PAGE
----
This causes sensitivity to certain muscle relaxants used during anesthesia. Muscles may stay relaxed for too long, interfering with movement and breathing.
Pseudocholinesterase (soo-doe-koh-lin-ES-tur-ays) deficiency is a rare disorder that makes you sensitive to certain muscle relaxants — succinylcholine or mivacurium — used during general anesthesia. Mivacurium is no longer available in the United States but is sometimes used in other countries.
Succinylcholine is a drug designed to briefly relax your muscles during a medical procedure, such as surgery. With pseudocholinesterase deficiency, the body muscles stay relaxed for a longer time than expected.
This temporary loss of the ability to move your muscles (paralysis) makes you unable to breathe or move on your own. This can last for several hours. You may need help breathing with a mechanical ventilator until you can start breathing on your own.
Pseudocholinesterase deficiency can be caused by a gene change (mutation) that is inherited. This condition can also be caused by illness, injury or certain medications.
There is no cure for pseudocholinesterase deficiency. But if you're diagnosed with the disorder, your health care provider can use other types of muscle relaxants that won't cause muscle paralysis that lasts longer than expected.
For most people with pseudocholinesterase deficiency, no signs or symptoms of the condition occur until you get the muscle relaxant succinylcholine. This medication is used as part of anesthesia.
Signs and symptoms of pseudocholinesterase deficiency include muscle relaxation or muscle paralysis that lasts several hours longer than expected. During that time, you can't move or breathe on your own. The length of time may vary widely among people with this disorder.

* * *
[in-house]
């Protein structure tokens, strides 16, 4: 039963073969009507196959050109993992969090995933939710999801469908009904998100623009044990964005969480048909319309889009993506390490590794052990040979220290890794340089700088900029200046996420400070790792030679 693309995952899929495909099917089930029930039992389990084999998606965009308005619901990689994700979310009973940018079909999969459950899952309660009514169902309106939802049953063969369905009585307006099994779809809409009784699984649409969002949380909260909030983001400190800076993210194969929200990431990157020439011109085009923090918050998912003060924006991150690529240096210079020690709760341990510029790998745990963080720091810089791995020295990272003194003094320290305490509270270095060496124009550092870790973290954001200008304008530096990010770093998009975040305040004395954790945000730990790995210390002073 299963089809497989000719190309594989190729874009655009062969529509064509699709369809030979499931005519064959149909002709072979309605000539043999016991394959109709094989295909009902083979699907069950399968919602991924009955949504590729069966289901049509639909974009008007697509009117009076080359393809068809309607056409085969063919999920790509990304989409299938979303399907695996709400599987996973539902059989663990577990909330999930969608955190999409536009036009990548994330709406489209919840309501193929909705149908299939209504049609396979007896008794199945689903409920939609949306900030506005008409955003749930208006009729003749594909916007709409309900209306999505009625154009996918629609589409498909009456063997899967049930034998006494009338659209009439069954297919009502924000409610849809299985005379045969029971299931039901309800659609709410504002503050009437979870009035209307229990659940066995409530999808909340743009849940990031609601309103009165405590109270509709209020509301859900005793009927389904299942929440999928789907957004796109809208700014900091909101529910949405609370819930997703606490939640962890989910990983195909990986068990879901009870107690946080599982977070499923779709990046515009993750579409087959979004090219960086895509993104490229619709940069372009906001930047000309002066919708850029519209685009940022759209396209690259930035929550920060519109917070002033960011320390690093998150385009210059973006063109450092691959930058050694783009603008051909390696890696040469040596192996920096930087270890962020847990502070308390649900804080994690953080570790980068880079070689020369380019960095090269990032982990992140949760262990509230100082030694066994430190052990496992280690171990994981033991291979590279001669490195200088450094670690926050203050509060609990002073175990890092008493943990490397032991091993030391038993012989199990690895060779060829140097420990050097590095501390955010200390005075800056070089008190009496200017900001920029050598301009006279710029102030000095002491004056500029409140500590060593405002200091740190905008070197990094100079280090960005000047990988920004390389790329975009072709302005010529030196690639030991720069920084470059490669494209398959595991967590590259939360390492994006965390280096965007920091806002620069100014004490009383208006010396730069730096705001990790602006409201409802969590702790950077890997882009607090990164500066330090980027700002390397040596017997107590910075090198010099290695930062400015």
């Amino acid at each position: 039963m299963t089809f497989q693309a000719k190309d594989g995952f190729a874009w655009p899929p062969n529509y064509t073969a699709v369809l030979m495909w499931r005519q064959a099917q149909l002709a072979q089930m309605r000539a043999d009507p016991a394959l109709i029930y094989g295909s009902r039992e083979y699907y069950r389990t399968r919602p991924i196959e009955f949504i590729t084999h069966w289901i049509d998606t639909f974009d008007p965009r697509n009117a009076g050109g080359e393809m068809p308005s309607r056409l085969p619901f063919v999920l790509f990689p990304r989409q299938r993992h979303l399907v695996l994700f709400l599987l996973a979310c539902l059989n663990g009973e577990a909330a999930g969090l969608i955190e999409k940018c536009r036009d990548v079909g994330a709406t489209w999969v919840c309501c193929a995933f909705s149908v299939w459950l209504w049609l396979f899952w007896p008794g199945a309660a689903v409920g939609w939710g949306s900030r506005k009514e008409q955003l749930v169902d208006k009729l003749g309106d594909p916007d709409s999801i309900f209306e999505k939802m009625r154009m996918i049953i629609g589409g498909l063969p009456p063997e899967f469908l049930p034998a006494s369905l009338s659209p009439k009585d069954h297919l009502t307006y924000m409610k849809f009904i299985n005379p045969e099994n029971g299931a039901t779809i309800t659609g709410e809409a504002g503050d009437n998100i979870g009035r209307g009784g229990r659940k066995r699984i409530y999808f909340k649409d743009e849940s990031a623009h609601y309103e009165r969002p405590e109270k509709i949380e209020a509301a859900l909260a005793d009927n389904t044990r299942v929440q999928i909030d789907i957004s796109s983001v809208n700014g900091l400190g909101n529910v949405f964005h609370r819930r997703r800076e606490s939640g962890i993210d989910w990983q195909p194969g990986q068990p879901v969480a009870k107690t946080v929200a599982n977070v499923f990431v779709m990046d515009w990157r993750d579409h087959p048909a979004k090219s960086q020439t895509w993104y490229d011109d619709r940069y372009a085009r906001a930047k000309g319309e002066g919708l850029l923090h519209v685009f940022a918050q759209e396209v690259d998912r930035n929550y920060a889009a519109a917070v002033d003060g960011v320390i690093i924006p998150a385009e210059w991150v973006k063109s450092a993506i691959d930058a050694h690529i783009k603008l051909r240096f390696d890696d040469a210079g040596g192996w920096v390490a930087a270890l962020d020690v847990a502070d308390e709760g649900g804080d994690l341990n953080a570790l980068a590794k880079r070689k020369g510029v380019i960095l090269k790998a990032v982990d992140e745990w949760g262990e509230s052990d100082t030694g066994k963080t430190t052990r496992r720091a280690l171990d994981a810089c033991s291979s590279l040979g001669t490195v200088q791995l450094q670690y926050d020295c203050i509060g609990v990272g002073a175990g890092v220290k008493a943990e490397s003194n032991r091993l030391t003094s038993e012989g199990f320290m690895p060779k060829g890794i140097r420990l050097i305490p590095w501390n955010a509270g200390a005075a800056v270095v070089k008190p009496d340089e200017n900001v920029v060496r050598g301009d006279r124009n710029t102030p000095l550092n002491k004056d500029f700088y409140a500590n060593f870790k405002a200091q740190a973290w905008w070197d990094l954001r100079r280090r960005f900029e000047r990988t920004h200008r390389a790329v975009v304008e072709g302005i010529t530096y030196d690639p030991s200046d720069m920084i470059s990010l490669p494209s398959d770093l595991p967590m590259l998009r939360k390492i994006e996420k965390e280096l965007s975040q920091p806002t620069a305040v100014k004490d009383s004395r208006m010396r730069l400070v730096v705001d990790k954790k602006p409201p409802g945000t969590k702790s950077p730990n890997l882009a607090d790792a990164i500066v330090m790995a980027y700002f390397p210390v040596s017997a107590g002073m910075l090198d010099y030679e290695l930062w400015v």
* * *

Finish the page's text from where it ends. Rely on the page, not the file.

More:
If you have a family history of pseudocholinesterase deficiency or a family member who had any problem with anesthesia, tell your health care provider before you have any medical procedure that requires anesthesia.
If you have pseudocholinesterase deficiency, your body has no pseudocholinesterase or an amount that's too low. This enzyme is needed to break down (metabolize) drugs known as choline esters. Succinylcholine is used as part of anesthesia to relax the muscles during medical procedures.
Pseudocholinesterase deficiency causes the muscles to stay relaxed for too long after getting succinylcholine. This prevents you from moving or breathing on your own for a few hours longer than expected. How long it takes your body to metabolize the drug depends on how much pseudocholinesterase enzyme you produce and how well it functions.
Pseudocholinesterase deficiency can be inherited or acquired.
Inherited pseudocholinesterase deficiency is caused by a change in the butyrylcholinesterase (BCHE) gene. This gene provides the instructions to make the pseudocholinesterase enzyme that's needed to break down choline esters. If you have this changed gene, either you don't produce this enzyme or the enzyme does not work well.